Not far behind, though, is O’Brother’s Garden Window, an epic, sprawling monster of an album that manages to conjure up hints of Converge, Thrice and Torche, and that’s just in the first five minutes. Alternately aggressive and melodic, gorgeously elegant and brutally heavy, this is a record that successfully covers a wide sonic spectrum without ever crumbling under the weight of its own lofty aspirations. By all accounts, the anticipation for this record was huge, and O’Brother delivered on every promise.

Max (Paste Magazine): When I was looking at the best local albums, I measured them by seeing which ones would’ve made my overall best 2011 albums list. Using that litmus test, I only felt really strongly about two local full-lengths. Little Tybee’s Humorous To Bees was a no brainer in this regard, and it’s easy to hear why minutes into that record. Despite the instrumental dexterity and musical insight that they possess, the members of Little Tybee rarely outshine each other, striking a delicate balance that’s greater than any of its individual parts. That’s the beauty of this record–it’s an elegant arrangement of orchestral pop that equally blends instrumental complexity and pop simplicity into one enjoyable record.

But personally, I think Spirits and the Melchizedek Children’s We Are Here To Save YOU! runs away with local album of the year. It’s the most cohesive local album this year and one of the better psych-rock/shoegaze records I’ve heard in some time. I can’t wait to hear them perform it live at The Earl this week.

Christina (Promising Chord): Cloudeater’s Sun and Sidearm hands down is my pick for best local album released this year. Sun and Sidearm speaks to me on so many levels, and as previously mentioned the production is insanely good. Sam Dew’s vocals are showcased on each track with no need to cover their beauty. Even with a polished sound it really brings out so much vulnerability and emotion.

The release of Garden Window was a highly anticipated one from O’Brother, and I made sure to follow the process up until the release. From the creation of the album art work to the recording process, I knew that this was going to be a great album. With my first listen to Garden Window I nearly lost my breath and screamed profanities. Garden Window really can pull a lot out of the listener and is a perfect album from start to finish.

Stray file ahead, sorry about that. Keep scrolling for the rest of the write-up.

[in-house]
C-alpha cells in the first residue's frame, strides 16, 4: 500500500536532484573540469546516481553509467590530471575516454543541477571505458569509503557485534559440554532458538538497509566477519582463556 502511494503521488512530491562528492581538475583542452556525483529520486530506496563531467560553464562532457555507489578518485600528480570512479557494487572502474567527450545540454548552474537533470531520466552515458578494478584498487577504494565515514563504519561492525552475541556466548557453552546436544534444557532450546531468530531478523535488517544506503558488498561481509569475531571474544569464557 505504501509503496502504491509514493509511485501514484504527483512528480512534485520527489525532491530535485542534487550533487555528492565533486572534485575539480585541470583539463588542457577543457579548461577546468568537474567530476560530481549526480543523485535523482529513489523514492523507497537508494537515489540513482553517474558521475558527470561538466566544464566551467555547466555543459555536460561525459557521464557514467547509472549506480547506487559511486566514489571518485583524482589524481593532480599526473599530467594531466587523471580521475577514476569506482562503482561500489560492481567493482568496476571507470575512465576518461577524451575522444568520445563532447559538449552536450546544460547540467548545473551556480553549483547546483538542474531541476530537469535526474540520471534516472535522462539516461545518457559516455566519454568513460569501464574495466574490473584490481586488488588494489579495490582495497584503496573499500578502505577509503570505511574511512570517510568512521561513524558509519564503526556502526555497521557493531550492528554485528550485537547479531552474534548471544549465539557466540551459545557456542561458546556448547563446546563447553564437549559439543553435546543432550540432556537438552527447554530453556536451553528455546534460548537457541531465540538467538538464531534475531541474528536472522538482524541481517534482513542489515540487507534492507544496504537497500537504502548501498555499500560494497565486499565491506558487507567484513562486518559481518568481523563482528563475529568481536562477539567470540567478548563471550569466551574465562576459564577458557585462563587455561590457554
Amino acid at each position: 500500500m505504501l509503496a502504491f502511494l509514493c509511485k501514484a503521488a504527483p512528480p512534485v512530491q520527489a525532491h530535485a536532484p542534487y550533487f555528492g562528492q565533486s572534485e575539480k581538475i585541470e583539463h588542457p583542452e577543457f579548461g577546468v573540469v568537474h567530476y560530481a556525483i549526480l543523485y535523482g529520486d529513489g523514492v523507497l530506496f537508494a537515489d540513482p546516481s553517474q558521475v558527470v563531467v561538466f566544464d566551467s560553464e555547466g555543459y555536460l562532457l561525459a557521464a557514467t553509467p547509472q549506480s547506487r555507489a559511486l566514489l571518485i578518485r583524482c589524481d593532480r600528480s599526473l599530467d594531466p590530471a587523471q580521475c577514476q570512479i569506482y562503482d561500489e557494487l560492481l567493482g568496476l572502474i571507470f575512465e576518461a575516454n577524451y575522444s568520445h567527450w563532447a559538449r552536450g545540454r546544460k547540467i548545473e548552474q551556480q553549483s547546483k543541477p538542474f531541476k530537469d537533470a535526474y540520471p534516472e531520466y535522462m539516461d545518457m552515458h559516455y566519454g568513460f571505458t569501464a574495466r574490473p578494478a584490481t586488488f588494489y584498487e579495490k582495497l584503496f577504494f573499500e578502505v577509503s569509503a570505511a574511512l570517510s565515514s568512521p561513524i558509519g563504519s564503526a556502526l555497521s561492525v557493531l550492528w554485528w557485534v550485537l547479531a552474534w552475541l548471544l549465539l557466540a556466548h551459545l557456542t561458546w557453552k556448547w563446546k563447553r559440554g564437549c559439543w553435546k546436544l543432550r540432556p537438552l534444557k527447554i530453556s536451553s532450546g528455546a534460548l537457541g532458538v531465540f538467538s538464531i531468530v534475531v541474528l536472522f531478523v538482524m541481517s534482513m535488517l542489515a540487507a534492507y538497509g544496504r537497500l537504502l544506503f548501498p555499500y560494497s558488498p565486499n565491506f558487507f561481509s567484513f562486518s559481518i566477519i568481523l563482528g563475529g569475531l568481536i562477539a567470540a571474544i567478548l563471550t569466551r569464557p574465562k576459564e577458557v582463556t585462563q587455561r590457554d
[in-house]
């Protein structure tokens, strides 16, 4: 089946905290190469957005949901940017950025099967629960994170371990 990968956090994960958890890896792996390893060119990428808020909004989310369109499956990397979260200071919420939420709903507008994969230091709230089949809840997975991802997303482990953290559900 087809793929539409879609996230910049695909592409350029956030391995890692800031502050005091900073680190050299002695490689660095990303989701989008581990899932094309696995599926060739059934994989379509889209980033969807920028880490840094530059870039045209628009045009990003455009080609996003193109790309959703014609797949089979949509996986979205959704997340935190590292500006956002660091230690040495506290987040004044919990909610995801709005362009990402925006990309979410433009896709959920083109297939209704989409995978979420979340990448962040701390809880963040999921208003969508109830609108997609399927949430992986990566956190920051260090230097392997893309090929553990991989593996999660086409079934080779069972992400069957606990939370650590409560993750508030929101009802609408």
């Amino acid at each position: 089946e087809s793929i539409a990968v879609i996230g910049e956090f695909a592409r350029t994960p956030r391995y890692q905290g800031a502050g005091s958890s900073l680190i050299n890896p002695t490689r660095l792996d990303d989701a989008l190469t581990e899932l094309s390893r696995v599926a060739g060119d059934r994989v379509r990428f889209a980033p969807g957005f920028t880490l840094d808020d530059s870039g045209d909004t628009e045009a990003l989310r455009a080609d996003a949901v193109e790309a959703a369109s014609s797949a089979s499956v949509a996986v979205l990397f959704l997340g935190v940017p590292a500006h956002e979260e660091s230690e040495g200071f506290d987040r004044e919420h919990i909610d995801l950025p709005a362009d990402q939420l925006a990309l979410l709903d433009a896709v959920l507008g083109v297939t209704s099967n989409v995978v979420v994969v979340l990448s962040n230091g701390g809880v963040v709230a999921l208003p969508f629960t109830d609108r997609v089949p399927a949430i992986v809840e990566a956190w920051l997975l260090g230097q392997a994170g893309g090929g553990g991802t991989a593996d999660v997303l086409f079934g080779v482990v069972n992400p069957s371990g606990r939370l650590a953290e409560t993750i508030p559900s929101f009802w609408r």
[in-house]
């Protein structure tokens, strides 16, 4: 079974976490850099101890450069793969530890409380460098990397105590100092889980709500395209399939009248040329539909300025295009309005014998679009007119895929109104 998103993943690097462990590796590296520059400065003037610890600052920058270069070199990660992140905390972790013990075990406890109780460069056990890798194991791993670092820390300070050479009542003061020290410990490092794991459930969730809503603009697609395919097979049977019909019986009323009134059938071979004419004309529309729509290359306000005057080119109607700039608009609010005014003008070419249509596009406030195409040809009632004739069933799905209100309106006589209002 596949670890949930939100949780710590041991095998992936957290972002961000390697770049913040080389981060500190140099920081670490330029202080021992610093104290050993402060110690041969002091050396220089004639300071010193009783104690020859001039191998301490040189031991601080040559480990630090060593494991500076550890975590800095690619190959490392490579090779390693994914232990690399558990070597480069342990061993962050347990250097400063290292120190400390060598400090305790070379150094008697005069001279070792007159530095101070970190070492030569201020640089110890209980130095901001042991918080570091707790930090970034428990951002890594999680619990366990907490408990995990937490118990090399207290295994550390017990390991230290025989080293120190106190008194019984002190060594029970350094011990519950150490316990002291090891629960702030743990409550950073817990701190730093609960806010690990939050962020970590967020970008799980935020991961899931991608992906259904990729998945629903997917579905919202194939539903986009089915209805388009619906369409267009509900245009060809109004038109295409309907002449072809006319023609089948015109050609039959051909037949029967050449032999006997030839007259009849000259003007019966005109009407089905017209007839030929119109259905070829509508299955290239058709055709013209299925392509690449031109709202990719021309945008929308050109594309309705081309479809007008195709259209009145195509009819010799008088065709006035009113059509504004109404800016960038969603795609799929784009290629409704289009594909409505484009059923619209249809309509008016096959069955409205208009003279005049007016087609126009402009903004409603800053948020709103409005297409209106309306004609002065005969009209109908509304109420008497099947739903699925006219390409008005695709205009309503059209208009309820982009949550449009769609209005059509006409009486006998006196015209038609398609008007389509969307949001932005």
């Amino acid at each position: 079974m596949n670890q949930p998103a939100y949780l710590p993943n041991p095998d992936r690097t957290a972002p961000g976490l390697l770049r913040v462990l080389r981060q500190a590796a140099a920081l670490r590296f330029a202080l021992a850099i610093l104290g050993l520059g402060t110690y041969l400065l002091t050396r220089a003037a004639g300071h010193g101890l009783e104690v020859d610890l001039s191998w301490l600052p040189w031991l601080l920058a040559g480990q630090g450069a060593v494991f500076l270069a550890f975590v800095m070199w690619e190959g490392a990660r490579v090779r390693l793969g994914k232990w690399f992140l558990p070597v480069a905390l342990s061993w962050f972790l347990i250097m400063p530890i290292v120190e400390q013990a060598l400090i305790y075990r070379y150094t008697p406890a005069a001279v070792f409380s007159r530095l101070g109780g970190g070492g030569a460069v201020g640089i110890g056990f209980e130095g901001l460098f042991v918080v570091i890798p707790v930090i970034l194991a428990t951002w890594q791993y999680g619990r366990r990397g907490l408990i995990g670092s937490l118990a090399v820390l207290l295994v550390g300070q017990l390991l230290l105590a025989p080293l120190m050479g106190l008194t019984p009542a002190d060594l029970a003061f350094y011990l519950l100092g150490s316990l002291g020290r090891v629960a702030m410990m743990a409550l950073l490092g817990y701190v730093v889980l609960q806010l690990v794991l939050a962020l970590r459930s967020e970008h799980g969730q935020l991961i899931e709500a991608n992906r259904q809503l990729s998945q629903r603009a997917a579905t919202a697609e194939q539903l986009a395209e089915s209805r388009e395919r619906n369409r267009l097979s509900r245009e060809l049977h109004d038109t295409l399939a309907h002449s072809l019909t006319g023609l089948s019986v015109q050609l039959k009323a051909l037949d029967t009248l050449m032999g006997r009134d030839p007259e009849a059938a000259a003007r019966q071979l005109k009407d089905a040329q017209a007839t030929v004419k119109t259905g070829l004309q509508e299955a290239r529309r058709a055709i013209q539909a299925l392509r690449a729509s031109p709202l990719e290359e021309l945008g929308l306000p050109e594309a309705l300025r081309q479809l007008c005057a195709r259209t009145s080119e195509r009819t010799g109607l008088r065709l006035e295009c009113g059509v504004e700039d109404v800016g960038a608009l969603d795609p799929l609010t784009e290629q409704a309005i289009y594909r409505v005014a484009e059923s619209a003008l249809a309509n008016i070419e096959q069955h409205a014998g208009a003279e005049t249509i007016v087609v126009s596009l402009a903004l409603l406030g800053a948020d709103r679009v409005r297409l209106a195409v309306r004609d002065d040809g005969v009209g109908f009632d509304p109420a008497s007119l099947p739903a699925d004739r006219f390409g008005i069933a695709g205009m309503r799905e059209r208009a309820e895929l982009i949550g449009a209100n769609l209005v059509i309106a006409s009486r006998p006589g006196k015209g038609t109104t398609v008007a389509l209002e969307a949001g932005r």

Another release that I believe was one of the year’s best local albums is Jack of Heart’s Hard Feelings. Hard Feelings is a dreamy album filled with piano-driven pop rock. I couldn’t help but be drawn in by lyrics that are catchy and tell stories of love and heartbreak.

Emily (Wholly Roller): We are really lucky, y’all. Really lucky. Atlanta has one of the greatest music scenes in the entire world, I think. I just had to get that out before I really got started here.

Anyway, I’m going to start with New Animal. I seriously love these dudes to pieces. Everything they’ve released this year is golden. Their self-titled release at the beginning of the year gives me the chills every time I listen to it. And I’m really excited to see what 2012 brings these guys.

Spirits and The Melchizedek Children’s We Are Here To Save YOU! is another favorite of mine. I second Max and Denton, it’s definitely among the best of the best.

Finally, I have to mention Turf War. Those guys know how to have a good time and that totally shows through in Years of Living Dangerously. They are wild and crazy and they’re one of my favorite Atlanta-based rock bands for sure.

Adam (BeAtlanta): I have to start out with Manchester Orchestra’s Simple Math. It’s an amazingly deep and heartfelt album that can’t be denied. It’s both local and national, and I think it’s an amazing progression for the band. The Atlanta music community should be proud they have such a band claiming Atlanta as home (technically, they’re from Alpheretta, but nationally they’re contributed to Atlanta – it’s close enough).

I would have to agree with Cloudeater’s Sun and Sidearm as well. As for the attention factor for the album, I think they will gain more attention as more folks see them live. They played a BeAtlanta house show and blew the crowd away. Atmospheric space rock with an electric feel.

Special TV Microwave Computer from Gun Party was an awesome mix of party tracks. It has this B-52s feel to it, but definitely with a modern, party-punk feel to it. They put on an awesome live show, too.

I agree with New Animal’s self-titled. They have been mentioned throughout these posts and I think that speaks for itself.

Clan Destined, Imagination Head, Blair Crimmins, New Terminus, Young Orchids, Fishhawk, Today the Moon, Tommorow the Sun, Shepherds, A. Grimes – look up their new albums.

Tim (I’m a Bear, Etc.): How can I say anything besides New Animal here? It’s up there in my favorite albums of the year, and not just Atlanta. This album came out of nowhere and I was surprised to see such heavy national blog backing on it, but it’s well worth it. “Fires in the Backyard” is my favorite track of the year. If there’s one song that sums up my year it would be that track. Then they continued to slowly release material throughout the year and 2012 looks very bright for these guys.

Other highlights are Spirits and the Melchizedek Children’s We Are Here To Save YOU!, Little Tybee’s Humorous to Bees and Cloudeater’s Sun and Sidearm.

Also, we didn’t have a Deerhunter record but Bradford Cox’s Atlas Sound project delivered one of the best records of the year with Parallax. I still stand by my stance from last year that he’s Atlanta’s MVP. I will get behind anything Bradford puts out.